Many folks go for turkey and Thanksgiving but switch to ham for their Christmas dinner. It’s a great change of taste and welcomes a variety of teas for a great pairing.
|A feast for the senses! (photo used with permission)|
- Assam — grown from the varietal Camellia Sinensis assamica, the leaves are tougher and steep up stronger than teas grown from the varietal Camellia Sinensis sinensis; the liquid is usually a ruby red color with a malty aroma and rather bitter if steeped the full 5 minutes recommended, which is why it is usually good with milk and sugar.
- Ceylon — a rich black tea with a raisiny aroma to the dry leaves and a raisiny/curranty quality to the steeped liquid; can also be bitter if steeped a full 5 minutes and is good with milk and sugar.
- Kenyan — grown from the same varietal (Camellia Sinensis assamica) but the terroir makes it less bitter, especially when steeped for only 3 minutes instead of 5 minutes (typical time for most black teas).
- Dragonwell (Longjing or Lungching) — a green tea that goes great with a number of foods (pumpkin pie, clam chowder, fried or grilled fish/seafood, prawns, dishes made with basil, and pork); the true Dragonwell is a bit higher in price than those versions made from leaves outside of the Dragonwell area, and that true version is worth it, being more full of the flavors this tea is known for (full, round, uniquely nutty).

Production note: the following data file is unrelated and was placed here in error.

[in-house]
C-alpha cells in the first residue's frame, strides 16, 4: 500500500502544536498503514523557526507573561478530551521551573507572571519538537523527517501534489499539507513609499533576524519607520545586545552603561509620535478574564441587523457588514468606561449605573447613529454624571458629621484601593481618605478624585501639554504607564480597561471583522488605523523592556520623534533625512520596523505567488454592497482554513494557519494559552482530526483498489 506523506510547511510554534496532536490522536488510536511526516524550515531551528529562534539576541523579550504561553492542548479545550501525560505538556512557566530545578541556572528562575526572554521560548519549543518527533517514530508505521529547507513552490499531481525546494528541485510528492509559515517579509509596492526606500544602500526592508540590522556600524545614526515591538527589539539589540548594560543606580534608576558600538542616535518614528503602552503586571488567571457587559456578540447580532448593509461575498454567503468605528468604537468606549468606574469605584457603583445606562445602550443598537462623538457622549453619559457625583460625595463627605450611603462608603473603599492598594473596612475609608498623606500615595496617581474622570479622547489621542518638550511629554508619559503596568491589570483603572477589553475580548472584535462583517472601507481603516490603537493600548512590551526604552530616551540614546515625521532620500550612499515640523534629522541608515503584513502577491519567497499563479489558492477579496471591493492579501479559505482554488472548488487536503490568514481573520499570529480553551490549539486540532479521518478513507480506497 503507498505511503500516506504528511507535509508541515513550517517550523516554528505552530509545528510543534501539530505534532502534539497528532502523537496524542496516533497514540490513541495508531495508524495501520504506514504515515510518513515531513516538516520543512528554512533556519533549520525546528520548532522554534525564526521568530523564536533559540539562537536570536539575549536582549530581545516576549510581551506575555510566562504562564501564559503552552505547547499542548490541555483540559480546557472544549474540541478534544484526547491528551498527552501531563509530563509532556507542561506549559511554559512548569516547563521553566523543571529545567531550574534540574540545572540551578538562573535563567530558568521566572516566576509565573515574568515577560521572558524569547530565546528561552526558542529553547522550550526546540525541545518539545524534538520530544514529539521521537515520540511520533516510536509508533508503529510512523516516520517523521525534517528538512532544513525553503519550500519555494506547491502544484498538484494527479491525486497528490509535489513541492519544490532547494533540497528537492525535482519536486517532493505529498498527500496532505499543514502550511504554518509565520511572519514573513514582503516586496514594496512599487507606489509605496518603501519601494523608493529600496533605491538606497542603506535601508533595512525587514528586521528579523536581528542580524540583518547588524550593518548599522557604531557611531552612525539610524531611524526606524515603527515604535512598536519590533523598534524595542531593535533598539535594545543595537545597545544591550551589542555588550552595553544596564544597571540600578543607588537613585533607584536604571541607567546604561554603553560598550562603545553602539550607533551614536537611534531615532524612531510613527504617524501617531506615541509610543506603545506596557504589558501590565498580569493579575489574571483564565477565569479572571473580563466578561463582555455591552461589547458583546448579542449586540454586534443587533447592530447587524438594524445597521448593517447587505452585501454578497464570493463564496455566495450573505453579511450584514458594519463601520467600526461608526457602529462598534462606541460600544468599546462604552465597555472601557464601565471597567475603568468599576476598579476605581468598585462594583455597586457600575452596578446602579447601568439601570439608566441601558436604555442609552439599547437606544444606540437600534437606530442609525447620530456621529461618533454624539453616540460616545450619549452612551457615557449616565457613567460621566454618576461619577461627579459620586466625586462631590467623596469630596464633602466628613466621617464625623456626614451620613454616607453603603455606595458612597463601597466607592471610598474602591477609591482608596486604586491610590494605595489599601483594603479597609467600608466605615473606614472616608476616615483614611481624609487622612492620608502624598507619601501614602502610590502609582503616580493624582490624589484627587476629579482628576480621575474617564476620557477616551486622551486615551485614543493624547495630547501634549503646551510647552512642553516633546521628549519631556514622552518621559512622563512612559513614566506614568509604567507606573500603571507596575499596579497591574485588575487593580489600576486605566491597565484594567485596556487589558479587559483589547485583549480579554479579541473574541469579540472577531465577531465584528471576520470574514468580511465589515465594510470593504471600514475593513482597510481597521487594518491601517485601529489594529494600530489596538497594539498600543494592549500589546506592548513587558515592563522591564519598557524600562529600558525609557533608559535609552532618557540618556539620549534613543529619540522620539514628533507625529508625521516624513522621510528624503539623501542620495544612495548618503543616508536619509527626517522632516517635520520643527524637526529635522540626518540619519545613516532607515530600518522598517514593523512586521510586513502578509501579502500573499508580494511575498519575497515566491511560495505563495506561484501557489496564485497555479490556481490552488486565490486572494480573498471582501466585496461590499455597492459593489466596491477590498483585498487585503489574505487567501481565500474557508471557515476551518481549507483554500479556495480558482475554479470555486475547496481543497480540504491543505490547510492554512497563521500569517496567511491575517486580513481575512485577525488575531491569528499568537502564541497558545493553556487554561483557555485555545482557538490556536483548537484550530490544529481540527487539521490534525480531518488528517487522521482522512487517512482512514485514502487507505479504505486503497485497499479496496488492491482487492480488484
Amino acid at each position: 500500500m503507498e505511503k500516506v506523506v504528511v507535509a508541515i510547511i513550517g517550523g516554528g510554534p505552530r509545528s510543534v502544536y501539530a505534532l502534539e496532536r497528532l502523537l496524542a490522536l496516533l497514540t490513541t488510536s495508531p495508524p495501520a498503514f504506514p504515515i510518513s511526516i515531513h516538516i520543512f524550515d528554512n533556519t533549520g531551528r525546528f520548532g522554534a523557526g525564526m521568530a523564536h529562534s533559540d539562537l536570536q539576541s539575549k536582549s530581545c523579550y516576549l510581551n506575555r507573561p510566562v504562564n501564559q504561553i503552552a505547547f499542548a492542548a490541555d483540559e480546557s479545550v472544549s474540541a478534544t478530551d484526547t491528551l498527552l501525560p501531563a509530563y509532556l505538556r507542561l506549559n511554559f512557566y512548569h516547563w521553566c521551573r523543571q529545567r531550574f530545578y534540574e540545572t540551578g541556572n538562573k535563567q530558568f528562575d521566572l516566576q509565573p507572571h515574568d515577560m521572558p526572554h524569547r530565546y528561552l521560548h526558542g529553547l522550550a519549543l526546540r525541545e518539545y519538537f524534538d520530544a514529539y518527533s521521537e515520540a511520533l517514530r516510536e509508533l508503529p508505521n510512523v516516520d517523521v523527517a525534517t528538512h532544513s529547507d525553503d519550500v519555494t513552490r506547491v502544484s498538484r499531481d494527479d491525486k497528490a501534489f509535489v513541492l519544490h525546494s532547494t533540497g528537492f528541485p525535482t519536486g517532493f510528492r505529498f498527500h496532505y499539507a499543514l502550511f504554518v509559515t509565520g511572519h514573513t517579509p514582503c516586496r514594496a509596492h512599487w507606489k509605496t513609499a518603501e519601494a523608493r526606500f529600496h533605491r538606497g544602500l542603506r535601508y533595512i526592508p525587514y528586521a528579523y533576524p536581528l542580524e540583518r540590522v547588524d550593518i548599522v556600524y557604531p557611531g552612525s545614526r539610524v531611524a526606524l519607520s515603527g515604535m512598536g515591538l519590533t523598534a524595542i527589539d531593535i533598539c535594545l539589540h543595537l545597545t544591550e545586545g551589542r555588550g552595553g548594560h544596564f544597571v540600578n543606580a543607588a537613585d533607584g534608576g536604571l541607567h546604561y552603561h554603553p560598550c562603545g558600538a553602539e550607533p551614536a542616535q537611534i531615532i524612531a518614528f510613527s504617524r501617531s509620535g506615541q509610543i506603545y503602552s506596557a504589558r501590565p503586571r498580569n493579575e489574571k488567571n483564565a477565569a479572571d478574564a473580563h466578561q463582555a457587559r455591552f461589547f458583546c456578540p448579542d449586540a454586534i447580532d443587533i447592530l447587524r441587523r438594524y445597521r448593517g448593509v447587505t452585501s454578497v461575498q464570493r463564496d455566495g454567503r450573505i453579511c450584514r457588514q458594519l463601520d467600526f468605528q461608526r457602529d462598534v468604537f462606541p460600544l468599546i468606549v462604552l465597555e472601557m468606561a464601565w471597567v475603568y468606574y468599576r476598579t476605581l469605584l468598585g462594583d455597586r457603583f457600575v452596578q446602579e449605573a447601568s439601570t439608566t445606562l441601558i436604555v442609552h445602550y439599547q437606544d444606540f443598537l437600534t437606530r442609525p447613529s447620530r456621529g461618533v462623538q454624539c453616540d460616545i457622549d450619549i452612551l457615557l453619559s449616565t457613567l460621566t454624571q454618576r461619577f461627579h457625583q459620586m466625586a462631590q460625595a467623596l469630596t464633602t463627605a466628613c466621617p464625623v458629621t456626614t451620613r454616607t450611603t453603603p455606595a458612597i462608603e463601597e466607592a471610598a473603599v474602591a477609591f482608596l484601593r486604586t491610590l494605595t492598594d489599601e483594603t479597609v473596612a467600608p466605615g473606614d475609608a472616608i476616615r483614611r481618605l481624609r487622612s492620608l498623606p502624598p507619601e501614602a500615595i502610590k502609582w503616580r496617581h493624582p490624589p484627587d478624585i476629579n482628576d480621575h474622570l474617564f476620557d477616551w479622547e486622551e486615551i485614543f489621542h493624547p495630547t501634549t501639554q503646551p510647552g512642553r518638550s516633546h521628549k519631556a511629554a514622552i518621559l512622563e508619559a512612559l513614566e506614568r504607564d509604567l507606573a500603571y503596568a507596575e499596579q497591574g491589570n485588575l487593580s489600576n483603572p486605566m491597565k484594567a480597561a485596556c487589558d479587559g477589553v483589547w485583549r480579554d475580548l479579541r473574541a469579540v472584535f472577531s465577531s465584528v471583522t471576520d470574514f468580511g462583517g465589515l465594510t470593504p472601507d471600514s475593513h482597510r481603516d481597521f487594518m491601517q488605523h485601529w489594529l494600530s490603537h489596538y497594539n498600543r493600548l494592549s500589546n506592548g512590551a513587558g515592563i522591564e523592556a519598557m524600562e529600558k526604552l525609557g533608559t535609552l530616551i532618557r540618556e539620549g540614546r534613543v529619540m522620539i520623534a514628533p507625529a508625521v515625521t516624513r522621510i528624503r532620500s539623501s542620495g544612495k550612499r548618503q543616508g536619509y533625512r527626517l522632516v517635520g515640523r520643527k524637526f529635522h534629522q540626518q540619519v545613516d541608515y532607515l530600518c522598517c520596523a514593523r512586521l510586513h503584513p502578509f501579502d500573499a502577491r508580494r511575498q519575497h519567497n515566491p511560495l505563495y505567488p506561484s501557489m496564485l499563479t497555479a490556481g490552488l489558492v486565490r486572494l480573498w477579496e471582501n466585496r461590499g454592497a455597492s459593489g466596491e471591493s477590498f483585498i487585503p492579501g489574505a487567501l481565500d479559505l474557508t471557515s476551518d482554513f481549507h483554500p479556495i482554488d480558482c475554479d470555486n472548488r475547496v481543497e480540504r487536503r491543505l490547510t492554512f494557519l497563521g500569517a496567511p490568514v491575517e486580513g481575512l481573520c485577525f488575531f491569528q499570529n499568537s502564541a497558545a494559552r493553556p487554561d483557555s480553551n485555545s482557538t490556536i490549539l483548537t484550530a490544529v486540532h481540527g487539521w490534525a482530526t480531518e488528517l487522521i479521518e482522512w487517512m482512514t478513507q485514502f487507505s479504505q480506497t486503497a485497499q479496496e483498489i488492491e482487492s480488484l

- Autumn Flush — this is usually the last harvest of the growing season and tends to be stronger in flavor, standing up to strong flavors like ham.
- Blend — some vendors blend different flushes from different tea gardens (due to a new designation, the blend should not contain any significant amount of non-Darjeeling teas); these blends are often more balanced and consistent in flavor that particular flushes from particular gardens.
- Taiwanese — for some oolong aficionados, only those oolongs grown and produced in Taiwan really count as oolongs; we aren’t not going to go there but will say that this tea, with it’s varied flavors, makes a wonderful accompaniment to the saltiness of ham.
- Thai — fairly new on the market outside of Thailand, each one is a delight, whether you sip it before, during, or after your meal.
- Chinese — most of these oolongs come from the Yunnan province, which also produces fine pu-erhs and even black, green, and white teas; the oolongs are especially good with your meal and are said to aid digestion, but we leave that for you to decide.
Take you pick and be ready when that ham is served up for a food and tea pairing delight. Depending on the tea you’re serving, you could drink them from goblets, as shown in the photo above, to add a touch of elegance!